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Biodiesel Production

Industrial Sonomechanics, LLC (ISM), offers high-amplitude ultrasonic processors for the production of biodiesel. The processors are based on ISM’s patented Barbell Horn Ultrasonic Technology (BHUT), which makes it possible to tremendously intensify the biodiesel manufacturing process and guarantees reproducible and predictable results at any scale of operation.


Petroleum diesel is currently the main form of fuel for the transportation and logistics industry, despite the fact that its use depletes limited crude oil resources and harms human health and the environment. Biodiesel offers an attractive alternative, being a renewable, biodegradable, nontoxic and environment-friendly fuel that can be used in existing diesel engines and provides the same power and torque as petroleum diesel while having superior lubricity.

Unfortunately, due to the inefficiency of its manufacturing process, the cost of biodiesel remains high, preventing its widespread implementation. Biodiesel is produced by running a relatively slow and energy consuming chemical process of transesterification of triglycerides - vegetable oils or animal fats. The procedure commonly takes place in a batch reactor, where feedstock triglycerides are mixed with an alcohol (methanol or ethanol) in the presence of a catalyst (base, acid or enzyme), heated to about 65 0C and mechanically stirred for 1 – 4 hours. The products are then allowed to phase separate for 5 - 10 hours (glycerol with excess alcohol and catalyst forms the bottom layer and biodiesel the top layer), after which they are collected separately and post-processed, generally yielding about 85 – 87% of biodiesel. Several aspects of this process leave significant room for improvement:
Low reaction rate. Transesterification is a mass transfer-limited reaction - it occurs at the interface between the feedstock oil and the alcohol, which are only partially miscible. Mechanical stirring helps to a degree by improving contact between the reagents, but the reaction is still very slow because stirring cannot sufficiently emulsify the two liquids (make a stable colloidal mixture) in order to increase the interface surface area between them.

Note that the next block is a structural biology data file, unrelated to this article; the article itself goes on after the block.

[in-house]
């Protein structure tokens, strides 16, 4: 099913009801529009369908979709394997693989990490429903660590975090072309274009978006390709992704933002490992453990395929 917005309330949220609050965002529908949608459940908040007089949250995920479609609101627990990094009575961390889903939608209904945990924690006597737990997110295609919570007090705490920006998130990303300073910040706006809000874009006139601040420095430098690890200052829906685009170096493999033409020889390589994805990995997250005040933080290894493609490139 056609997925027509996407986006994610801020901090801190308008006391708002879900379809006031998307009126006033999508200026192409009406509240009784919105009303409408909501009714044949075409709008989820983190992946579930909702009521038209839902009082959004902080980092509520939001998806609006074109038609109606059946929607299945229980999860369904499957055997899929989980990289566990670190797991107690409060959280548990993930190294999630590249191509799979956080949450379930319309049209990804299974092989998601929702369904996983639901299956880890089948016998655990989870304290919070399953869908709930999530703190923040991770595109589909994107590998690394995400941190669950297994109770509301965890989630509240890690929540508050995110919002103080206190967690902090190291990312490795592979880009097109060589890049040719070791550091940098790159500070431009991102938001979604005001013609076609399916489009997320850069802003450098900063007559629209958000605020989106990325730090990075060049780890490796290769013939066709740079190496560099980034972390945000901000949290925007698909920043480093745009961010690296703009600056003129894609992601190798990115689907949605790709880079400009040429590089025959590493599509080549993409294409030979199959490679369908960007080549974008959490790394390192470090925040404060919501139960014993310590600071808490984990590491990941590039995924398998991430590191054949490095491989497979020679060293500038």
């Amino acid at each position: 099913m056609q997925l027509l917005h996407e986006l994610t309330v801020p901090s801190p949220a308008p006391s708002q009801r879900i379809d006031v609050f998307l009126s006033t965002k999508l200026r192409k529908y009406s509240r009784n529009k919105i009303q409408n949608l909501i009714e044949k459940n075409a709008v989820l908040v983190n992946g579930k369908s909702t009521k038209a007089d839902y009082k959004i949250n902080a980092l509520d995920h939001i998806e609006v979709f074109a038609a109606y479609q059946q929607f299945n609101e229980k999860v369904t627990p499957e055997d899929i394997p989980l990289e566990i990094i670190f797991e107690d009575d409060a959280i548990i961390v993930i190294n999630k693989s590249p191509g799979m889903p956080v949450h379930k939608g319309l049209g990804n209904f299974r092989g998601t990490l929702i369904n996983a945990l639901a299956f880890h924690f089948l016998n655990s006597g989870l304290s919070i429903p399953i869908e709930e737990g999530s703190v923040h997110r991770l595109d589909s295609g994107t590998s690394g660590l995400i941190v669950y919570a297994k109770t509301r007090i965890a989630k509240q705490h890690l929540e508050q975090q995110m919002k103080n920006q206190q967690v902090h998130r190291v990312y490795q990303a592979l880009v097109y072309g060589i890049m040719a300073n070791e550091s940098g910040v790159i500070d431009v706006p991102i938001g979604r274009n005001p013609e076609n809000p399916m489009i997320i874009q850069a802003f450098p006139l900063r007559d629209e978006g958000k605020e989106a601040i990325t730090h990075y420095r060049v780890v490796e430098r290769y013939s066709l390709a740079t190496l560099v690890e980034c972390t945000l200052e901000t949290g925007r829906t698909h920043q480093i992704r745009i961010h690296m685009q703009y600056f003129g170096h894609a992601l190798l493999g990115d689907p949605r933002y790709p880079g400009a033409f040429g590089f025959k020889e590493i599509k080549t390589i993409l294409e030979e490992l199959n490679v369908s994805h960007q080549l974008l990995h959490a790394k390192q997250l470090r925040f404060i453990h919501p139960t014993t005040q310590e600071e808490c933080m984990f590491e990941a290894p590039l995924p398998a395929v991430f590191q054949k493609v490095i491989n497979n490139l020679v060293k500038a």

2. Long separation time. Excess amounts of alcohol and catalyst are commonly used in order to drive the equilibrium transesterification reaction towards biodiesel formation. During the following step, however, excess alcohol tends to solubilize glycerol in biodiesel, which slows their separation.
3. Post-processing complications. Biodiesel must be washed with water in order to remove any remaining catalyst and soap byproduct. The leftover alcohol needs to be purified and recycled. Therefore, using excess alcohol and catalyst complicates the post-processing procedures.


Ultrasound-assisted transesterification is very advantageous for each of the process steps:
1. High reaction rate. High-intensity ultrasound creates acoustic cavitation, which produces violently and asymmetrically imploding vacuum bubbles, causing shock waves, micro-jets and strong shear forces as well as extreme local temperatures and pressures. This results in extremely efficient mixing, leading to ultra-fine, kinetically stable emulsions (nano-emulsions) of immiscible or partially miscible liquids. The interfacial surface area between the liquids is, therefore, increased by orders of magnitude, which greatly promotes mass transfer-limited reactions such as transesterification. Studies show that the time of the reaction can be decreased from hours to minutes [Singh, A.K., et al.